I was having my truck worked on at a local dealer. A con man entered the service shop passing himself off as a paint and body guy, then talked the service department out of the keys to my truck. 5 weeks later the truck was found with some stuff stripped out of it and dinged up. I am told the dealers insurance company is paying for the repairs and my property that was in the truck. I looked in on the truck last week and found the dealer is using parts from a local salvage yard (gas tank, steering column). The dealer has had my car for 8 days now and the only repairs they have made is to replace the steering column. I want new parts, money for my personal property, my truck detailed, a 1 year-no deductible-nationwide warranty, and the money back for two months of truck payments while my car was not in my possession. The dealer has had me in a rental since my truck went in but it's a small, cheap car that doesn't fit my needs. The owner of the business and service manager has never called me first person. I was the one to initiate the meetings, the talks, the phone calls to find out about my truck, the status of repairs, and I have yet to hear back on the coverage I want. What type of attorney do I need should this turn into a cause
1 Answer from Attorneys
Re: Property law
You are looking for someone who handles consumer disputes or tort claims. Depending on how much damage was done, you may find someone to take it on a contingency basis or an hourly basis. Without more info, I'd guess most attorneys would only touch this case on an hourly rate.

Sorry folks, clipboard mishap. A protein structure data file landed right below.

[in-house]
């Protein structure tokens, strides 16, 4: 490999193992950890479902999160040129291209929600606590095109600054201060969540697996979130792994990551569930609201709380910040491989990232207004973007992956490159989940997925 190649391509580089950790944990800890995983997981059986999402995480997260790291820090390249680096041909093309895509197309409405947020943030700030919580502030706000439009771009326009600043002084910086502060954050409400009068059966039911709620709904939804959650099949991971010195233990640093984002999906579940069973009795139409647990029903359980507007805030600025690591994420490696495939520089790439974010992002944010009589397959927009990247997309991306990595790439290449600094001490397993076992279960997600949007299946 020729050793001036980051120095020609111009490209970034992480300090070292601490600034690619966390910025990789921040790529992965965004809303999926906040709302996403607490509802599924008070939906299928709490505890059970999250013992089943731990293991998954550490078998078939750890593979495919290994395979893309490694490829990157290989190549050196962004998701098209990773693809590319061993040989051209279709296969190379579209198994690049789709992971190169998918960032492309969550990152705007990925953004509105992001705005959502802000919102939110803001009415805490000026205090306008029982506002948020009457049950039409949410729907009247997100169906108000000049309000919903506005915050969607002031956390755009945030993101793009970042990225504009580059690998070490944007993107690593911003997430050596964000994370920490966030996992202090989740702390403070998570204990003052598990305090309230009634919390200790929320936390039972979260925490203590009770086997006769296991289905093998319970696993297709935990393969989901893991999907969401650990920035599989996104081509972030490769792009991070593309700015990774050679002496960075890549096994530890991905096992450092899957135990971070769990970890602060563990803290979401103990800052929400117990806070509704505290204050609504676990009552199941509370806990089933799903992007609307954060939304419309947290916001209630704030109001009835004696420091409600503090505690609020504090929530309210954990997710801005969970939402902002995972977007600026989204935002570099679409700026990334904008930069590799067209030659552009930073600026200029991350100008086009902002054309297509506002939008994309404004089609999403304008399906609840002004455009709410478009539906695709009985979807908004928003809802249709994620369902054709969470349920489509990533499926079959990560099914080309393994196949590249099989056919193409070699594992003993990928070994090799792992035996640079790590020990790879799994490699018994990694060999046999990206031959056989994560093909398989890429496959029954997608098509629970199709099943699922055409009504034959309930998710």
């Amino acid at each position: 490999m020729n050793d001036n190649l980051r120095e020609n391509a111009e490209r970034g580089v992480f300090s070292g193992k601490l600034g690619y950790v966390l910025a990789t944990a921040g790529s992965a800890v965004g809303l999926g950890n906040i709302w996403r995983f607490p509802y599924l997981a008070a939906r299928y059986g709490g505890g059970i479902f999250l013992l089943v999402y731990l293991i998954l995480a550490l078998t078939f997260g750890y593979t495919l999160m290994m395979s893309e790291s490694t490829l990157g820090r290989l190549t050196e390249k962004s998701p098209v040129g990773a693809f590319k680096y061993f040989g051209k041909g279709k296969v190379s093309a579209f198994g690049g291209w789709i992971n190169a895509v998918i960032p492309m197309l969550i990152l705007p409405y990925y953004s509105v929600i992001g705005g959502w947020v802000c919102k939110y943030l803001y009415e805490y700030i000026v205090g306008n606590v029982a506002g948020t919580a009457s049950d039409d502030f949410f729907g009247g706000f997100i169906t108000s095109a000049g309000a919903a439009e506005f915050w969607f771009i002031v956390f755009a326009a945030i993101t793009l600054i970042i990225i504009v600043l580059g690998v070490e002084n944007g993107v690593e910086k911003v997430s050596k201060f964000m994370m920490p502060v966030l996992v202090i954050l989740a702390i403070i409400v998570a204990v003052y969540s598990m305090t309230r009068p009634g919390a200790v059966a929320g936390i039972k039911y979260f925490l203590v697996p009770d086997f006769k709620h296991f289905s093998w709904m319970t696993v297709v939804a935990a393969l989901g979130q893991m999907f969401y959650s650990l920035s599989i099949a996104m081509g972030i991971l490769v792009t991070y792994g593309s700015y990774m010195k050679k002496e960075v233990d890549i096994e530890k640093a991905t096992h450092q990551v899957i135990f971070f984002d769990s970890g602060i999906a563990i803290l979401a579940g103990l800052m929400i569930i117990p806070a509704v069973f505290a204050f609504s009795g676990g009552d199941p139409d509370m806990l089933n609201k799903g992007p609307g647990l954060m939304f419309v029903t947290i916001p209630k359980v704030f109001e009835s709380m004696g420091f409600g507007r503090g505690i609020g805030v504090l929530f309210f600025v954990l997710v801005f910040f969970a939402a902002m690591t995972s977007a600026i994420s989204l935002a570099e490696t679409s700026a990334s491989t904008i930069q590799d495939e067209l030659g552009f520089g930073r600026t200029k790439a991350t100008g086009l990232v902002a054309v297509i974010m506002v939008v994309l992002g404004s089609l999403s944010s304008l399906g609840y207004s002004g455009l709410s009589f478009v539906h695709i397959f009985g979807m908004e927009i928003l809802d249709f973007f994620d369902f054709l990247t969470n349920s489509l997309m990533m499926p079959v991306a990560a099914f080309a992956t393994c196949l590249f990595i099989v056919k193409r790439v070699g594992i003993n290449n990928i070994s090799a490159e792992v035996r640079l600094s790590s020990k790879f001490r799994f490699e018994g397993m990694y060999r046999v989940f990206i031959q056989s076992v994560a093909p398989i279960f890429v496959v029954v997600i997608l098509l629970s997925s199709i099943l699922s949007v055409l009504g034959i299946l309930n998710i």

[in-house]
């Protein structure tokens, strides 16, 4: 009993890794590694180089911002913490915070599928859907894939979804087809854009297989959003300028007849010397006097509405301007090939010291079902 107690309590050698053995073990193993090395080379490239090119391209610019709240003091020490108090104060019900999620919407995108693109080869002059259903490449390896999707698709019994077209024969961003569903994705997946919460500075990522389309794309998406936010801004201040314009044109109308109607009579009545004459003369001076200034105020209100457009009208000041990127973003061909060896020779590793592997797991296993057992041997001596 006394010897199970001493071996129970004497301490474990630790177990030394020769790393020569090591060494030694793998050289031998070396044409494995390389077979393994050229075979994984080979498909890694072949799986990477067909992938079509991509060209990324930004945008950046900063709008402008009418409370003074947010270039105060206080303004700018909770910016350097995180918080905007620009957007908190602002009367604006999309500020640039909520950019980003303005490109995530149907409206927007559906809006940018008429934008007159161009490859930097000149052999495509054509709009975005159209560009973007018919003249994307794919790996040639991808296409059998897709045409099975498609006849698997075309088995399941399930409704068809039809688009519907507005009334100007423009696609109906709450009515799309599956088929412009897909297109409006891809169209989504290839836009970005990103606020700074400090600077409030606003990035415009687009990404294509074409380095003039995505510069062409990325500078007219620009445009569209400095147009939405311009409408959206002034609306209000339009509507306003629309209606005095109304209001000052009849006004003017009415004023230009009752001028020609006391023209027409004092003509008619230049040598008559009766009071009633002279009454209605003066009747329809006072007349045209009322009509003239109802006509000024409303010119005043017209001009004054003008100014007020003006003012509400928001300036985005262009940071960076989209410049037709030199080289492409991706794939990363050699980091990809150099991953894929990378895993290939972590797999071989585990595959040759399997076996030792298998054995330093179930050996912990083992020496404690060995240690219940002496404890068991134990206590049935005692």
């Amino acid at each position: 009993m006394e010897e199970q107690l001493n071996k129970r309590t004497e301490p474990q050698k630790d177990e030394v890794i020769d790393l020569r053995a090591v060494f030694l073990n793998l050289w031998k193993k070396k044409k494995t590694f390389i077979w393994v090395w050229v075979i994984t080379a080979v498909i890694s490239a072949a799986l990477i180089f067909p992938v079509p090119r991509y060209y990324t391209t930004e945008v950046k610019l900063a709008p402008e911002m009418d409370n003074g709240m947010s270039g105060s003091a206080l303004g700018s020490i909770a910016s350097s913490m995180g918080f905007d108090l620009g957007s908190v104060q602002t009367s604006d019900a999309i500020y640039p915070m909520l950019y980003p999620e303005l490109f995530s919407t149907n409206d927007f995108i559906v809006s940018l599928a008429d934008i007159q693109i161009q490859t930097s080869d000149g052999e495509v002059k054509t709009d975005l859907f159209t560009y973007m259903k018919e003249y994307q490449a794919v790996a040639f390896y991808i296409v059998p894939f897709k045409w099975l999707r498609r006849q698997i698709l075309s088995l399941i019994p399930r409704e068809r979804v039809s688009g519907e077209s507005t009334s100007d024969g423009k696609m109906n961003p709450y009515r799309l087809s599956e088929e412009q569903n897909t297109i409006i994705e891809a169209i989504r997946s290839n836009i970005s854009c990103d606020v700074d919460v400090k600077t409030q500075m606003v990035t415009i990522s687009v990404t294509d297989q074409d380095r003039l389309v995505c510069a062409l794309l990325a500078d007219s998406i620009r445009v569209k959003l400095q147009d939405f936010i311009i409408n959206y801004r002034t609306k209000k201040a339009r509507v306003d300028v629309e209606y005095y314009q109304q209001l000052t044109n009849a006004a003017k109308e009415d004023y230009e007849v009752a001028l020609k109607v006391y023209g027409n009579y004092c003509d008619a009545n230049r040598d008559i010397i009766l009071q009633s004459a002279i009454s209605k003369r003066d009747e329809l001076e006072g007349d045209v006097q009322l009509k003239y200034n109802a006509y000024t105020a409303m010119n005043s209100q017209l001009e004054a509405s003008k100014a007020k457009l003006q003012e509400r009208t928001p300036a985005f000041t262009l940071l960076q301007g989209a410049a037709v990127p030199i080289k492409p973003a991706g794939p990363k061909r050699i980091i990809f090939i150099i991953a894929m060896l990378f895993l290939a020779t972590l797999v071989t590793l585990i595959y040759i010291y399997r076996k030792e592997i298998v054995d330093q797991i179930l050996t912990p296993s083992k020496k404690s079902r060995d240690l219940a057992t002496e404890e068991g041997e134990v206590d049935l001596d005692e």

Most courts would allow using junkyard parts. Consider that you did not have a brand new steering column or fuel tank when you took the truck in. Giving you a new one would be going beyond what you lost. The law is not here to say, "it's the least we can do and you deserve better to make up for what happened." On the contrary, the law is designed to try and put you back in the very same position you were in when you brought the truck to the dealer originally-with a used tank and steering column.
Getting money for your personal property is not really an issue. What is an issue is proving what personal property you had in the vehicle to begin with. Additionally, does the estimate or invoice or any paperwork from the dealer contain a disclaimer against loss or theft of property left in the vehicle? That may be an issue in court. From there, assuming everyone agrees on what you had in the truck that was stolen from the truck, the next issue is how much was it all worth?
If you had a 2 year old iPod in the truck, you are entitled to the value of the iPod at the time it was stolen, not the replacement cost for a brand new one. So, if two year old iPods are going for $60 on eBay or Craigslist, and new ones are going for $250, guess what? You're getting $60 from the Court.
Last, regarding the substitute vehicle, normally when you take in a vehicle the courtesy cars are merely a perk for taking it in to a dealer and you are going to get a Ford when you go to the Lincoln dealer. However, given your situation, I think you are correct: They should have given you a comparable vehicle right from the get go, once they realized they literally got conned out of your truck. So, you have two choices about what to do about this. Either keep using what they give you and later ask a court to make up the difference with cash. You can alternately rent a similar truck and ask for the rental cost to be reimbursed to you, but you risk not getting such an award.
I think if you hire an attorney to at least write the dealer a letter after going through all the paperwork and spell out the law and all the dealer's liabilities and your demands, you may be able to get their attention a little more effectively and hopefully more quickly settle this matter.
The alternative is to go to court, with a lawyer and spend perhaps more than you lost in the first place on lawyer's fees, with no guarantee that you'll win. If you go without a lawyer, the odds are you'll make errors procedurally and that will cause you all sorts of lost time and maybe outright losing the case.
To that end, I am happy to help you out. Just e-mail me or call anytime.
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